Friday, June 10, 2016
Today's picture is from 1919 and shows a Boy Scout camp. This is fairly nice, as notice the tents are built above elevated, level flooring. Perhaps this was an area that got a lot of rain. Where I went to summer camp, the tents were without floors, and just over the dirt.
Thursday, June 9, 2016
Wednesday, June 8, 2016
This is a curious picture of Boy Scout Camp Roosevelt, taken in July of 1925. It looks like the boys are lined up getting their hands inspected. Not sure what is going on, but maybe they are checking to see if their hands are clean before entering the mess hall.
Tuesday, June 7, 2016
Today's picture is from Alabama, and shows a Boy Scout Camp. The picture was taken in 1942, and shows one of the great parts about camp . . . water fun. Not only can you swim in a river, you can see a feature of these camps typically is canoes and boats. This water activity is not normally available to kids, and so is one of the things that makes summer camp special. I wonder if summer camps are still popular?
Monday, June 6, 2016
With June here I figure it is a good time to have Summer Camp Week here at OPOD. The picture above is from the early 1900's, but it could have been a picture of summer camp from my childhood in the 1960's. I would go to Boy Scout camps in the summer, and always looked forward to the excitement and challenges found at Camp Faucet and Samp Sol Meyer. I wonder how many of you have fond memories or not so fond memories of Summer Camp. Please share!
Friday, June 3, 2016
Thursday, June 2, 2016
Wednesday, June 1, 2016
Welcome to Fishing Week here at OPOD. With summer here, I am sure many of you would like to be out fishing, so we will be looking at pictures of people enjoying this past time. Today's picture is from 1903, and shows a group that had a successful day of fishing in a canoe. The picture was taken in the Adirondacks in 1903.
Friday, May 27, 2016
Wow, how many of you can remember being able to buy a delicious ice cream treat for a nickle? Those were indeed the good old days. Now, I know some will pipe up and say that people did not make much money back then, so things have not really changed. But I claim that they have changed. In the 1960's a man could work at a gas station, have a house, a car, and support a family of four. Now both husband and wife must work, and even then must have fairly good jobs to be able to maintain a car and a home. As prices and wages have increased, over time the workers have lost out.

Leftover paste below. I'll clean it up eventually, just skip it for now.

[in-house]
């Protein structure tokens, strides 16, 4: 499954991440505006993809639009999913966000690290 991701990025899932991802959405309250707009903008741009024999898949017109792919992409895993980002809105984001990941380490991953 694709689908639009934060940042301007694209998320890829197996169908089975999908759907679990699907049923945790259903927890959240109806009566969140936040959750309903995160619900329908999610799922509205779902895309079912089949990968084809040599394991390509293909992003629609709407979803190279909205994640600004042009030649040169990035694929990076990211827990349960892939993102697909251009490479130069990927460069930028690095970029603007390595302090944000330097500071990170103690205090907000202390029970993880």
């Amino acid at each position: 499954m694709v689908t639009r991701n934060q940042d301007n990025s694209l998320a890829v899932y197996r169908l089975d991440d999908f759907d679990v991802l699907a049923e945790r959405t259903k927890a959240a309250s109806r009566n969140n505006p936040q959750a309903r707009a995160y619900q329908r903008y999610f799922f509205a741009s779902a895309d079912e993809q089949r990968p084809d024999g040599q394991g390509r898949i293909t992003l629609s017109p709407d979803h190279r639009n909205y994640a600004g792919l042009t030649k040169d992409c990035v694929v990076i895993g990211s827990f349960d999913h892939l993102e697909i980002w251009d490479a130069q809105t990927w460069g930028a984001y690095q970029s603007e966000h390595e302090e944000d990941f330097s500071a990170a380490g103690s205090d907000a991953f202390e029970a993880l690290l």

Thursday, May 26, 2016
Wednesday, May 25, 2016
I wonder how many of you can remember having an ice cream float from a real soda fountain. Just like the ice cream used to be better, the sodas were created right in front of you from carbonated water and a rich syrup made from real cane sugar. No comparison to today's over-sweetened genetically modified high fructose corn syrup.
Tuesday, May 24, 2016
OK, if you do not know what this bucket with crank is, then you do not know what real ice cream tastes like! Yep, nothing better than fresh ice cream made with cream, raw eggs, real cane sugar, and real fruit picked from the back yard. I even liked the occasional piece of rock salt that ends up in the ice cream.
I found it interesting reading the comments and seeing that others remember how good the old school ice cream was when we were kids.
Monday, May 23, 2016
With warmer weather arriving, I figure it is time for us to look at our favorite summertime treat . . . ice cream. So, we start with this picture from 1942 of the Good Humor Ice Cream Man. Is it just me, or did ice cream treats taste better back in the day? It is like they really used to be just that . . . iced cream. Now they are made of some sort of milk derived substitute. Back in the day, eskimo pies were made with real cream, and then covered in real chocolate. The ones now just can not compare to the ones I grew up with.
Friday, May 20, 2016
Thursday, May 19, 2016
This is a picture from around 1900 of a horse getting shoed in a blacksmith shop. I suspect that probably the horse would be shoed outside, and maybe he was moved in just for the picture. Horses are pretty skittish as it is, and I would not think you would want to be hammering near them as you mess with their feet. Also, the tail appears to be very close to the forge. In any event, it is an interesting image from the past.
Wednesday, May 18, 2016
Tuesday, May 17, 2016
Today's picture is from Utah and was taken in 1940. It shows a farmer shoeing his horse. This is actually a pretty tough job, and it is hard to find someone to do it these days. Horses tend to be pretty temperamental, and they do not like people fooling with their feet. You can see it is pretty easy to get kicked doing this job.